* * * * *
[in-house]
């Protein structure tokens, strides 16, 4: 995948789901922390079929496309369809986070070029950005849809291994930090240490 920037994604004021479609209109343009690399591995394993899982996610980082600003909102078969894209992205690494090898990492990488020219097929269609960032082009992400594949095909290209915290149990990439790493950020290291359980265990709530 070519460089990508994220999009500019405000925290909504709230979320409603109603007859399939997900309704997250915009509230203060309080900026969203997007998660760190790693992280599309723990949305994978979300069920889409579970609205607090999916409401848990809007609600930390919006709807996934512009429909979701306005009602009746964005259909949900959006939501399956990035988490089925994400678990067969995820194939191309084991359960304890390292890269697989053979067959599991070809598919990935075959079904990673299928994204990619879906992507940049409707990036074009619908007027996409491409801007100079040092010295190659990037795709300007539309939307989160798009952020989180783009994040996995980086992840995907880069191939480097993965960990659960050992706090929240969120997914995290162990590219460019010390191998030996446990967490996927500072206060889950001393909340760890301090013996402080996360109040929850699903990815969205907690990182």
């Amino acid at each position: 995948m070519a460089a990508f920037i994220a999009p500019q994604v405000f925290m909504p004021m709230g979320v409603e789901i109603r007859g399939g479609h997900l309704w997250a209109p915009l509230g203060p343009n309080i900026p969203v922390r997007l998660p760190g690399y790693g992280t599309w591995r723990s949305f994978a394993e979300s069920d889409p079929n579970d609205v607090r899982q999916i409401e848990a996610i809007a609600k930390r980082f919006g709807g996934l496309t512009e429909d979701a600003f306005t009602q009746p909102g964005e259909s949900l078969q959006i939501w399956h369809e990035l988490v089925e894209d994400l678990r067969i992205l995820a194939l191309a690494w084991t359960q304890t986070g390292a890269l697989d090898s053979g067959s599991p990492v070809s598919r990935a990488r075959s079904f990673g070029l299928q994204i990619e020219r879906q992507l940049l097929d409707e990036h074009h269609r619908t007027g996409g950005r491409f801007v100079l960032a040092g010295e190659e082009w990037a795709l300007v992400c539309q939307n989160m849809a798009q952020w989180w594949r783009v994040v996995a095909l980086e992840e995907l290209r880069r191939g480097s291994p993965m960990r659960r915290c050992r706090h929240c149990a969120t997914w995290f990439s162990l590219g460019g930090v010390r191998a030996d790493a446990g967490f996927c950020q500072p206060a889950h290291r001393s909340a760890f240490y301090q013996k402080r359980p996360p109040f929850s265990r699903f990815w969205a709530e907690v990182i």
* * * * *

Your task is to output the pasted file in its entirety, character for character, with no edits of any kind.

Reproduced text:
[in-house]
């Protein structure tokens, strides 16, 4: 995948789901922390079929496309369809986070070029950005849809291994930090240490 920037994604004021479609209109343009690399591995394993899982996610980082600003909102078969894209992205690494090898990492990488020219097929269609960032082009992400594949095909290209915290149990990439790493950020290291359980265990709530 070519460089990508994220999009500019405000925290909504709230979320409603109603007859399939997900309704997250915009509230203060309080900026969203997007998660760190790693992280599309723990949305994978979300069920889409579970609205607090999916409401848990809007609600930390919006709807996934512009429909979701306005009602009746964005259909949900959006939501399956990035988490089925994400678990067969995820194939191309084991359960304890390292890269697989053979067959599991070809598919990935075959079904990673299928994204990619879906992507940049409707990036074009619908007027996409491409801007100079040092010295190659990037795709300007539309939307989160798009952020989180783009994040996995980086992840995907880069191939480097993965960990659960050992706090929240969120997914995290162990590219460019010390191998030996446990967490996927500072206060889950001393909340760890301090013996402080996360109040929850699903990815969205907690990182």
């Amino acid at each position: 995948m070519a460089a990508f920037i994220a999009p500019q994604v405000f925290m909504p004021m709230g979320v409603e789901i109603r007859g399939g479609h997900l309704w997250a209109p915009l509230g203060p343009n309080i900026p969203v922390r997007l998660p760190g690399y790693g992280t599309w591995r723990s949305f994978a394993e979300s069920d889409p079929n579970d609205v607090r899982q999916i409401e848990a996610i809007a609600k930390r980082f919006g709807g996934l496309t512009e429909d979701a600003f306005t009602q009746p909102g964005e259909s949900l078969q959006i939501w399956h369809e990035l988490v089925e894209d994400l678990r067969i992205l995820a194939l191309a690494w084991t359960q304890t986070g390292a890269l697989d090898s053979g067959s599991p990492v070809s598919r990935a990488r075959s079904f990673g070029l299928q994204i990619e020219r879906q992507l940049l097929d409707e990036h074009h269609r619908t007027g996409g950005r491409f801007v100079l960032a040092g010295e190659e082009w990037a795709l300007v992400c539309q939307n989160m849809a798009q952020w989180w594949r783009v994040v996995a095909l980086e992840e995907l290209r880069r191939g480097s291994p993965m960990r659960r915290c050992r706090h929240c149990a969120t997914w995290f990439s162990l590219g460019g930090v010390r191998a030996d790493a446990g967490f996927c950020q500072p206060a889950h290291r001393s909340a760890f240490y301090q013996k402080r359980p996360p109040f929850s265990r699903f990815w969205a709530e907690v990182i």